News from Berlin and Germany, 17th May 2023

Weekly news round-up from Berlin and Germany



Banning of Nakba demonstrations

This Monday was Nakba Day, Arabic for catastrophe. Always on May 15, Palestinians around the world memorialise the expulsion in the wake of the founding of the Israeli state in 1948. In the past, there have been clashes with the police in Berlin, when anti-Semitic statements are made – or if statements are interpreted in this way. One thing is certain: gatherings with a Palestinian connection are under increased public scrutiny. For instance, in 2022, the police banned all gatherings for the Nakba anniversary. Last Friday it happened again: two demonstrations, supposed to take place last weekend were banned. Source: taz

Court dismisses climate demonstrator’s claim on ‘pain grip’

After a police intervention during a road blockade in Berlin, a climate demonstrator took legal action against the use of the so-called pain grip – and initially has failed. According to the Administrative Court of Berlin, activists are regularly carried away during street blockades. Occasionally, the “hand-bending transport technique” was threatened or used. This technique can cause pain to the person concerned. The footage presented by the climate demonstrator did not show that “painful enforcement practices were regularly used”. According to that court, a general review of this practice is not possible in such a proceedings. Source: rbb

Queer people in housing need: no home after coming out

At Queerhome*, homeless queer people find support – the first counselling centre of its kind in Berlin is met with great demand. It has been around for six months. The project belongs to the supporting association Sonntags-Club, a traditional queer institution in Prenzlauer Berg. “We were overrun,” says Christian Weitzel (Sonntags-Club). “In the first eight weeks, we received 120 enquiries from individual people seeking advice.” In total, they have counted around 250 people looking for support since they started. Some of them need help finding a flat or advice when they are threatened with losing their flat. “But the big issue is housing emergencies,” says Schultz. Source: nd-aktuell

Police officer alleged to have kicked man in the face

A Berlin police officer allegedly kicked an arrested man in the face. The police announced on Saturday proceedings had been initiated against the officer on suspicion of assault and battery. According to the authorities, the police were called to Brentanostraße in Steglitz by residents. They were awakened by loud shouting at around 2.30 am. A man and a woman supposedly hit several parked cars. The police then found the couple at Breitenbachplatz. After their arrest, a policeman, who had injured their nose, apparently kicked the handcuffed man in the face. Source: t-online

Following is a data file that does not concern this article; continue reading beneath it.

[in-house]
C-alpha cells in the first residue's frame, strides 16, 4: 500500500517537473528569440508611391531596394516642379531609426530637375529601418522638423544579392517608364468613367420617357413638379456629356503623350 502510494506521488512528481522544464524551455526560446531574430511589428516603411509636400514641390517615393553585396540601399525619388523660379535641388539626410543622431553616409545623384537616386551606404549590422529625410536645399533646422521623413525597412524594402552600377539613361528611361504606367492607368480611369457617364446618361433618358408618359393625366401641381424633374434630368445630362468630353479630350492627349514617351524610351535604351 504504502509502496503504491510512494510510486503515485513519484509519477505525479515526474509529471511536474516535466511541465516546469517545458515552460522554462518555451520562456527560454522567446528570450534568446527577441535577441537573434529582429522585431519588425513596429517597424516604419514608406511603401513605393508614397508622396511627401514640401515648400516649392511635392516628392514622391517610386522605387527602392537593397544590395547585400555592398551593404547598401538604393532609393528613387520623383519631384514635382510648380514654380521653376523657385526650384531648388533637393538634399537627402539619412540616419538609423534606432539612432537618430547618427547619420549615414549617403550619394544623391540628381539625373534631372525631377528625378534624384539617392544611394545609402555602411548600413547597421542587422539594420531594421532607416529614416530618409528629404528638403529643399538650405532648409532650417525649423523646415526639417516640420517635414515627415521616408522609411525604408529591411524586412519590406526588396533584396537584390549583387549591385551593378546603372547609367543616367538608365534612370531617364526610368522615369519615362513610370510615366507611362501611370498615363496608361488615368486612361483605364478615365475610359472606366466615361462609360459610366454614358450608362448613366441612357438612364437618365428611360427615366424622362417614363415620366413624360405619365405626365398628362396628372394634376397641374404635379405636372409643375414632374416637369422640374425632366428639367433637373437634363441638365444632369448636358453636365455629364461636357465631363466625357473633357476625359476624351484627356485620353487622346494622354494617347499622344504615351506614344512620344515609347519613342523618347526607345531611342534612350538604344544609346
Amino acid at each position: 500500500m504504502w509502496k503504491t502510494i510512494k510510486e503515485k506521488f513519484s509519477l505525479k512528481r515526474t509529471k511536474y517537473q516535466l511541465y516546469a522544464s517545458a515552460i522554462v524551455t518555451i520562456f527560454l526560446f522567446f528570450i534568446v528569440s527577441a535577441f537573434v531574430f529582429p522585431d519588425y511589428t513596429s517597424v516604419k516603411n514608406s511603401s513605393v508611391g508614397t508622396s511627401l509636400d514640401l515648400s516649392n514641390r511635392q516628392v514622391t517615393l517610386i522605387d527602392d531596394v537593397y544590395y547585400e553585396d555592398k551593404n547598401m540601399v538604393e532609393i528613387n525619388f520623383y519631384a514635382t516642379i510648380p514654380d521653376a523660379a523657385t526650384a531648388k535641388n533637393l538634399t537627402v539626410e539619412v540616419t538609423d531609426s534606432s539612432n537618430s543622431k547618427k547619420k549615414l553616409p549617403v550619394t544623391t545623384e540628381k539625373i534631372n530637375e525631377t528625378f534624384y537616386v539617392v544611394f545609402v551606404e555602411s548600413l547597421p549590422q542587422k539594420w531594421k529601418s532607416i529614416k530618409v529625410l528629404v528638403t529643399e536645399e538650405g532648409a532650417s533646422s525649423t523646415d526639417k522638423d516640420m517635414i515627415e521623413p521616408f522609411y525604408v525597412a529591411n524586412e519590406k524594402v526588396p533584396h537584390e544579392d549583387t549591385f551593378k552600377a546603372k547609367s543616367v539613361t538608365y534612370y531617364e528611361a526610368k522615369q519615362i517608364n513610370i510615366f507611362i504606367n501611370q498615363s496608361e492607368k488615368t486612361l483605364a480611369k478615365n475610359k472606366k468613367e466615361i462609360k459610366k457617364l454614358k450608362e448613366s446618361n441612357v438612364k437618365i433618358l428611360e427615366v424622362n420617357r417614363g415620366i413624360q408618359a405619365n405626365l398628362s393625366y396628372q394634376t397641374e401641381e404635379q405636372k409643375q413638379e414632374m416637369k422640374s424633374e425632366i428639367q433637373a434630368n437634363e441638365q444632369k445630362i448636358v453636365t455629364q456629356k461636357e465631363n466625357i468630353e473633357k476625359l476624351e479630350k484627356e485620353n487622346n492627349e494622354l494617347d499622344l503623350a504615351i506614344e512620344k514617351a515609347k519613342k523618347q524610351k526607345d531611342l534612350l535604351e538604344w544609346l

Warning strike at the railway cancelled

The announced 50-hour warning strike on the railways will not take place. Deutsche Bahn and the Railway and Transport Union (EVG) have reached an agreement on an important point of the wage dispute. Nevertheless, things are likely to be bumpy on the railways: the EVG stressed the strike call was still valid for some railway companies. EVG spokesperson Uwe Reitz said: “There will be no strike at Deutsche Bahn, but we are negotiating with a total of fifty companies and have also called for warning strikes at other companies, and the strike will continue there.” Source: rbb

Charlemagne Prize with bonus

There was a time when the winners of the Charlemagne Prize of Aachen (a prize awarded for “work in service of European unification”) were given 5,000 euros to take with them. One could ask oneself whether renowned politicians – and they often were – were in need of such a ‘small’ sum. And whether their politics deserved anything at all. It’s now been announced that President Volodymyr Zelenskyy has received the Charlemagne Prize, and that he will go back to Ukraine with the prize of 2.7 billion euros: that is the value for which Germany wants to supply further war material. Among them more battle tanks. Source: nd-aktuell

For “personal reasons”

For “personal reasons”, as she put it, Thuringia’s Green Minister for the Environment Anja Siegesmund resigned from her office at the end of last year, for a “time-out”. But then the regional press found out such reasons had a professional touch after all. The Federal Association of the German Waste Management, Water and Environmental Service Industries had apparently already chosen Siegesmund as the next president. However, the green leader will not be able to take up this job as soon as planned. Perhaps it escaped Siegesmund’s attention that the red-red-green coalition to which she belonged had adopted a “grace period regulation.” Source: taz

New draft law reveals strict rules for Germans “cannabis clubs”

When Karl Lauterbach (SPD) and Agriculture Minister Cem Özdemir (Greens) announced last month Germany would get the ball to legalisation rolling quickly, the then-dubbed “Cannabis Social Clubs” (CSC) were pitched as the heart of the government’s plan. Now, according to the new draft law, these clubs are to be strictly regulated. Cultivation, dispensing, club membership and the organisation of the clubs’ premises will be closely monitored, while cannabis consumption will be forbidden at the club itself and within a 250-metre radius of a club’s premises. Public marijuana consumption will also still be restricted. Source: iamexpat

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